It’s funny that, despite being some of the simplest stories, children’s books often carry the most poignant messages of them all.
I remember the first time I cried at a kid’s book: Love You Forever by Robert Munsch. I read it a lot to Elfie after she was in the hospital, but could never get all the way through. I tried again when she was older but still failed miserably: it’s a bit of an anti-climax to read a book to a three year old and have them ask what’s wrong with your leaking face.
The main refrain is what always gets me hard in the feels. The story recounts a mother’s growing relationship with a new baby – the good times and the bad ones – but always ends with a night time lullaby:
I’ll love you forever,
I’ll like you for always,
as long as I’m living
my baby you’ll be.
Because, well, it’s just true isn’t it? And once I found out it was a rhyme the author had written for two stillborn babies his wife had given birth to… it was all over. To date the book has sold something like 15 million copies (context – this is the population of Cambodia) and I can see why.
Then there’s Dr Seuss. Wonderful Dr Seuss! I bought Oh the Places You’ll Go for Elfie’s sixth birthday, and even though she reads herself it’s a story she loves reading together.
You have brains in your head.
You have feet in your shoes.
You can steer yourself in any direction you choose.
You’re on your own and you know what you know.
And you are the one who’ll decide where to go.
What I love about this book is how it’s the story of a child’s journey written in the absolute abstract of a dreamland; I read this to Elf and relish in the lovely metaphor of it all. She reads it and asks me, “am I actually going to fly, though?”
And will you succeed?
Yes! You will indeed!
(98 and ¾ per cent guaranteed)
(I have to admit: that bit gives me a well-needed boost if I’m having a hard day sometimes).
We haven’t read much Winnie the Pooh in this house yet (though we do like the audiobooks), but as an adult the wisdom of Piglet and co always makes me smile. I mean, there’s truly a nugget for every occasion:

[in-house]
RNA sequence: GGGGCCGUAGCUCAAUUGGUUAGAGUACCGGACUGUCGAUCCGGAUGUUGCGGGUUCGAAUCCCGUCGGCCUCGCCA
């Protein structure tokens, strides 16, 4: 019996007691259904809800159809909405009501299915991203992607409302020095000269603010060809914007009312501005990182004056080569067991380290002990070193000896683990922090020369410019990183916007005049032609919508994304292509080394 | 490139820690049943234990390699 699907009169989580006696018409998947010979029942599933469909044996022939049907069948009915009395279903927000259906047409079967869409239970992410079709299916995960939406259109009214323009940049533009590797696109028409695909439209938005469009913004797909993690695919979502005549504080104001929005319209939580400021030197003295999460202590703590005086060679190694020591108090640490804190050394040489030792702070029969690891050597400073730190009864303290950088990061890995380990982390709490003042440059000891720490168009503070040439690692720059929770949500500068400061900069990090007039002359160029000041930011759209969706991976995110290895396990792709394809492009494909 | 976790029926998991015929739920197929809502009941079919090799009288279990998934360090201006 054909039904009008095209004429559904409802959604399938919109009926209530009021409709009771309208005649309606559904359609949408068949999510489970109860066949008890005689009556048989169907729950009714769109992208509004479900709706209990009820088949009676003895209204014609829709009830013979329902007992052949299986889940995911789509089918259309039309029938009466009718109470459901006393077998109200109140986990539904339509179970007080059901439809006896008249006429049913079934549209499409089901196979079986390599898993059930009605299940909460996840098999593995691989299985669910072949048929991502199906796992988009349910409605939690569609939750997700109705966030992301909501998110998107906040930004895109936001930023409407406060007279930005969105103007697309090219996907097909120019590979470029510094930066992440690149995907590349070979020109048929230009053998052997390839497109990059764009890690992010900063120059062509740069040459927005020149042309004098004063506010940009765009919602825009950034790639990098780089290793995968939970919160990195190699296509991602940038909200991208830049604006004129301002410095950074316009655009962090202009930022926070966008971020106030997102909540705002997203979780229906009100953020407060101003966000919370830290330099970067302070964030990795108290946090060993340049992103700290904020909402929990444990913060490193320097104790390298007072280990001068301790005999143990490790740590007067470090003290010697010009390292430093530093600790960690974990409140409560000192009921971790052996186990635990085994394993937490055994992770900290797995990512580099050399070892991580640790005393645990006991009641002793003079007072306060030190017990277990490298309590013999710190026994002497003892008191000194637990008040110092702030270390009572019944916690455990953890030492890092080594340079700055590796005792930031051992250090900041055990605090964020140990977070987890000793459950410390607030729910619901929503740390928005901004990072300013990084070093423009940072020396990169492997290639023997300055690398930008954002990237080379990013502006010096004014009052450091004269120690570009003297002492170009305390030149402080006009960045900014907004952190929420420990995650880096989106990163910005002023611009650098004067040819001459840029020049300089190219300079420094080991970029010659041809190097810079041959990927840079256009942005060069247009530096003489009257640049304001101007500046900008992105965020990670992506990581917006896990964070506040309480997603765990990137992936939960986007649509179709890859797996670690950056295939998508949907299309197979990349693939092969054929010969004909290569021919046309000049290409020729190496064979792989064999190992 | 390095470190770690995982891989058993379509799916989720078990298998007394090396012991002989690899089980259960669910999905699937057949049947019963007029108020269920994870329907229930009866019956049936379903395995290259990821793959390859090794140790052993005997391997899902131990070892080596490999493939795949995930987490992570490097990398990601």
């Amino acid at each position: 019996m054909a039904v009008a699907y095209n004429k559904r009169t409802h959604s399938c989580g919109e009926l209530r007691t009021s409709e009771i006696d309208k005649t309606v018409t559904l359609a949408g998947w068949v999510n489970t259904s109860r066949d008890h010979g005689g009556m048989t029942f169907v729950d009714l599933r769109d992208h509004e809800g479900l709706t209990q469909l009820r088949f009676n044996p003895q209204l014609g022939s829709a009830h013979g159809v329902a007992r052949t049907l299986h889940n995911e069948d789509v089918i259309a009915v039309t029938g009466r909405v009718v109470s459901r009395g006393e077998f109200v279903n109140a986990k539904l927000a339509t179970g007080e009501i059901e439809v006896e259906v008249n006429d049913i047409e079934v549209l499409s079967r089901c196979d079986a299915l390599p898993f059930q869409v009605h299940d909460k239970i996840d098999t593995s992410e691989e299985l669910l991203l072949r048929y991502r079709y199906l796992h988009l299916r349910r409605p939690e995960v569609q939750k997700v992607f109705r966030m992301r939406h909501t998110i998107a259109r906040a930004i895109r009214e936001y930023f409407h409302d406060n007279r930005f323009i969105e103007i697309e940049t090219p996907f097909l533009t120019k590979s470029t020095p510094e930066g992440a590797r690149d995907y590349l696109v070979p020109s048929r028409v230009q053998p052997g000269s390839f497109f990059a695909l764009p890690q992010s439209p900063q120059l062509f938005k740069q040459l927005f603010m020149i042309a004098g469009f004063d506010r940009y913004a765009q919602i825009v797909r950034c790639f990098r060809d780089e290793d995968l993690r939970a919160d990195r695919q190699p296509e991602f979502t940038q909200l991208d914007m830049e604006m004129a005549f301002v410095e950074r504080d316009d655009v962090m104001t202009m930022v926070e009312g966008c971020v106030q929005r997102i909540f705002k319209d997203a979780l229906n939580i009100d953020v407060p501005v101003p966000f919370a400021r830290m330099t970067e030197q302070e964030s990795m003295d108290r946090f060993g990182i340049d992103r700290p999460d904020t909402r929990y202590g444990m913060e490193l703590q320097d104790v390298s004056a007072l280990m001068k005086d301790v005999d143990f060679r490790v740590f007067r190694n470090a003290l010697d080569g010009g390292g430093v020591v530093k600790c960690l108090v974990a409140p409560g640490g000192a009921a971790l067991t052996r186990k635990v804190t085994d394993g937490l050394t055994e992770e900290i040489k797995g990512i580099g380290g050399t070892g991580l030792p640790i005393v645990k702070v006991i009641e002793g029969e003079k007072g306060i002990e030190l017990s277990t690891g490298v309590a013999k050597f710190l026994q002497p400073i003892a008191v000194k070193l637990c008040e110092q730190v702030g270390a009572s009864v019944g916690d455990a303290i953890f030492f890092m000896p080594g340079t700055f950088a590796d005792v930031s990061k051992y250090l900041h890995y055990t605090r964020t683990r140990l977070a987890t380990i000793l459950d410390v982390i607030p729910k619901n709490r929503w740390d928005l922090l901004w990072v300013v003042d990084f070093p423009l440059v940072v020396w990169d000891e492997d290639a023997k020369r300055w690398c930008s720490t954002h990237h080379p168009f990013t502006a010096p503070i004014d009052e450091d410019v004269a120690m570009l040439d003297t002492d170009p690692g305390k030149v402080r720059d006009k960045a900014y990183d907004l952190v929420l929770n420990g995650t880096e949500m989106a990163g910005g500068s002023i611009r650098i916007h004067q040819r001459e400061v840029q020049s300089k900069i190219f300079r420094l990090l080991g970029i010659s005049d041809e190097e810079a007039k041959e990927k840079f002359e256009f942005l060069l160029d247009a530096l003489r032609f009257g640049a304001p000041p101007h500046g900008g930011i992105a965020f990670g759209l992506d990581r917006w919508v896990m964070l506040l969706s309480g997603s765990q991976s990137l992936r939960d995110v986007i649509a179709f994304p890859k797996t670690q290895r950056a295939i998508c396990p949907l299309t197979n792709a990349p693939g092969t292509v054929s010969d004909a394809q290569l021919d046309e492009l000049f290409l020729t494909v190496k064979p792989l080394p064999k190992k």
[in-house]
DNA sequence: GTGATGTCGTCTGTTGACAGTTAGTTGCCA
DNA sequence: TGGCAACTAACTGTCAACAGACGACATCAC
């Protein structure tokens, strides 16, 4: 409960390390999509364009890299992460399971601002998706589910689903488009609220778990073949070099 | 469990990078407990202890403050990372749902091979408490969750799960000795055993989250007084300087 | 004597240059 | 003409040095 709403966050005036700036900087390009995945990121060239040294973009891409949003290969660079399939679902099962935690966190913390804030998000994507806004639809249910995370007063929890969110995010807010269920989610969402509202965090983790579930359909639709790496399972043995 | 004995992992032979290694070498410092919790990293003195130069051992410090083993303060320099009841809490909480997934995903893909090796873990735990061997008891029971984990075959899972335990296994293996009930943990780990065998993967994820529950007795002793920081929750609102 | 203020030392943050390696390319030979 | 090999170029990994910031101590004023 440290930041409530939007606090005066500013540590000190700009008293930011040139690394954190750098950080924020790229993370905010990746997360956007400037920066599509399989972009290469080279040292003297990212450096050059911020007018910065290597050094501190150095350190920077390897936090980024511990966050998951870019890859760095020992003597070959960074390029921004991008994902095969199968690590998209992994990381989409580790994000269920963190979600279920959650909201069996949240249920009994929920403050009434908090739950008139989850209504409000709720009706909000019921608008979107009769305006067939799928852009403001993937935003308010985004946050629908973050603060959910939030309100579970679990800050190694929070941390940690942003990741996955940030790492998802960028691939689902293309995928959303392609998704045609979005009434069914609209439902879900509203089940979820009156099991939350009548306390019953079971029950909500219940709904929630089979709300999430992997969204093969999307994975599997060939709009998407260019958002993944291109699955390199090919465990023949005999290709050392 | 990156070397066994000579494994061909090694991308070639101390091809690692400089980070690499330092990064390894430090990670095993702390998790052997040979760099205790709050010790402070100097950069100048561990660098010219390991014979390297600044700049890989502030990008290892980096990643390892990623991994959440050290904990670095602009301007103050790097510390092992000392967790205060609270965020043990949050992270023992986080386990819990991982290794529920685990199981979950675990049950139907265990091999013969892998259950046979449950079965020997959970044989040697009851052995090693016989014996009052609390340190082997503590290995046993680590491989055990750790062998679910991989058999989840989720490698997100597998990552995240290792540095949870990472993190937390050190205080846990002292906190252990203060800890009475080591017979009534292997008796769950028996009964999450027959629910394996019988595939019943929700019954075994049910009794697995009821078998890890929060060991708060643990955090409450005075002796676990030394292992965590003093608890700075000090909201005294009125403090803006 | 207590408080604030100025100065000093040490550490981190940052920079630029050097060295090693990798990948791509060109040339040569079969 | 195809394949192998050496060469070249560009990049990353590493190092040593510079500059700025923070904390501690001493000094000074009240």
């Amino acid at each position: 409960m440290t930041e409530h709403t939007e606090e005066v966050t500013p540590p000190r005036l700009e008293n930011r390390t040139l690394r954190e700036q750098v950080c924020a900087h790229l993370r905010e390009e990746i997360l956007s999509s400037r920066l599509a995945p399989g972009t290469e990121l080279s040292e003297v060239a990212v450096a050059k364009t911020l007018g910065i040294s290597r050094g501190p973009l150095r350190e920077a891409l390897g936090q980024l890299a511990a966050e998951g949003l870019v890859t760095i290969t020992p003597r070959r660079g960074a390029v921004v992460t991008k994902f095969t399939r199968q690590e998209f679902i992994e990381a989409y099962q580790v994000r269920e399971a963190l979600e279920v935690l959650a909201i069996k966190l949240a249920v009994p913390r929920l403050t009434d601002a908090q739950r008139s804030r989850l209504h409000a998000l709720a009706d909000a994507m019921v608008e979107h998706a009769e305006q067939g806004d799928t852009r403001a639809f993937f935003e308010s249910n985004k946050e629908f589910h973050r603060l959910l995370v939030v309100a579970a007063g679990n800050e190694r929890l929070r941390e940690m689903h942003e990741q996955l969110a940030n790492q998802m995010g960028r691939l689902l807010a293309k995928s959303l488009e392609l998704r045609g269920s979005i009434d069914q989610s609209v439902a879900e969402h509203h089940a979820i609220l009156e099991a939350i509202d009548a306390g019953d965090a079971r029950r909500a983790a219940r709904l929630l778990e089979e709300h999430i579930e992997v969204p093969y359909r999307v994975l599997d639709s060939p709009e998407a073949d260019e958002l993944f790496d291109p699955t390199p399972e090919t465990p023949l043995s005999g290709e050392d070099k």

About being proactive:
Pooh: You can’t stay in your corner of the Forest waiting for others to come to you. You have to go to them sometimes.
Pooh: If you live to be a hundred, I want to live to be a hundred minus one day so I never have to live without you.
About simplicity (and lunch):
Pooh: It is more fun to talk with someone who doesn’t use long, difficult words but rather short, easy words like ‘What about lunch?’
Christopher Robin: Promise me you’ll always remember: You’re braver than you believe, and stronger than you seem, and smarter than you think. (Cheating a bit – this one’s from the movie and not the books)
Pooh: How lucky I am to have something that makes saying goodbye so hard.
Pooh: If the person you are talking to does not appear to be listening, be patient. It may simply be that he has a small piece of fluff in this ear.
About perspective (and breakfast):
“When you wake up in the morning, Pooh,” said Piglet at last, “what’s the first thing you say to yourself?”
“What’s for breakfast?” said Pooh. “What do you say, Piglet?”
“I say, I wonder what’s going to happen exciting today?” said Piglet.
Pooh nodded thoughtfully. “It’s the same thing,” he said.
And of course, finally, the inimitable Roald Dahl, whose books I bought for Elfie at Christmas before promptly pinching them. Here’s that old favourite from The Twits:
A person who has good thoughts cannot ever be ugly. You can have a wonky nose and a crooked mouth and a double chin and stick-out teeth, but if you have good thoughts they will always shine out of your face like sunbeams and you will always look lovely.
Give me your favourite kids book quotes! They truly are among the best.
For more feels see ‘B’ by Sarah Key. Amazing.